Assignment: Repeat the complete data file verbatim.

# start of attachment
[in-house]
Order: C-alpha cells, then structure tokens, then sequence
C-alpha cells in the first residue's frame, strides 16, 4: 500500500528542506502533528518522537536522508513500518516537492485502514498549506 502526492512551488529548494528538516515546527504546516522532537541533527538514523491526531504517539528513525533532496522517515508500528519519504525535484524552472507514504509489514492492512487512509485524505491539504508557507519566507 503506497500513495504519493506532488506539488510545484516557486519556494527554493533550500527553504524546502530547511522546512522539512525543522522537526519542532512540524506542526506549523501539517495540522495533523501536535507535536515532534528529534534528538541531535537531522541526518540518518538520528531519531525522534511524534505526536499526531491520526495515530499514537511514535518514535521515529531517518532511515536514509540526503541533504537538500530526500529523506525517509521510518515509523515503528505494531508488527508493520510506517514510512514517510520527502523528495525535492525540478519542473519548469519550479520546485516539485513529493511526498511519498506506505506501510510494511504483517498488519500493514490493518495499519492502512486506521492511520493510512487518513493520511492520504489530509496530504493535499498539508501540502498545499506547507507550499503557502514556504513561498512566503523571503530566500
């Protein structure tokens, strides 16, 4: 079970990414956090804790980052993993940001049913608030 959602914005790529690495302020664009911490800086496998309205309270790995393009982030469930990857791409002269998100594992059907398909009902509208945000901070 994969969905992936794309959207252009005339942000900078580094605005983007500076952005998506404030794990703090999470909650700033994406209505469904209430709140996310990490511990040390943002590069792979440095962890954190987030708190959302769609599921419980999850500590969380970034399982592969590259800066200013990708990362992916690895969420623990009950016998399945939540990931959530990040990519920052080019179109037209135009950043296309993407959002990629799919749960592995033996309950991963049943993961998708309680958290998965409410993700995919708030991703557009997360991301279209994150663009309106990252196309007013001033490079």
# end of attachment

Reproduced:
[in-house]
Order: C-alpha cells, then structure tokens, then sequence
C-alpha cells in the first residue's frame, strides 16, 4: 500500500528542506502533528518522537536522508513500518516537492485502514498549506 502526492512551488529548494528538516515546527504546516522532537541533527538514523491526531504517539528513525533532496522517515508500528519519504525535484524552472507514504509489514492492512487512509485524505491539504508557507519566507 503506497500513495504519493506532488506539488510545484516557486519556494527554493533550500527553504524546502530547511522546512522539512525543522522537526519542532512540524506542526506549523501539517495540522495533523501536535507535536515532534528529534534528538541531535537531522541526518540518518538520528531519531525522534511524534505526536499526531491520526495515530499514537511514535518514535521515529531517518532511515536514509540526503541533504537538500530526500529523506525517509521510518515509523515503528505494531508488527508493520510506517514510512514517510520527502523528495525535492525540478519542473519548469519550479520546485516539485513529493511526498511519498506506505506501510510494511504483517498488519500493514490493518495499519492502512486506521492511520493510512487518513493520511492520504489530509496530504493535499498539508501540502498545499506547507507550499503557502514556504513561498512566503523571503530566500
């Protein structure tokens, strides 16, 4: 079970990414956090804790980052993993940001049913608030 959602914005790529690495302020664009911490800086496998309205309270790995393009982030469930990857791409002269998100594992059907398909009902509208945000901070 994969969905992936794309959207252009005339942000900078580094605005983007500076952005998506404030794990703090999470909650700033994406209505469904209430709140996310990490511990040390943002590069792979440095962890954190987030708190959302769609599921419980999850500590969380970034399982592969590259800066200013990708990362992916690895969420623990009950016998399945939540990931959530990040990519920052080019179109037209135009950043296309993407959002990629799919749960592995033996309950991963049943993961998708309680958290998965409410993700995919708030991703557009997360991301279209994150663009309106990252196309007013001033490079």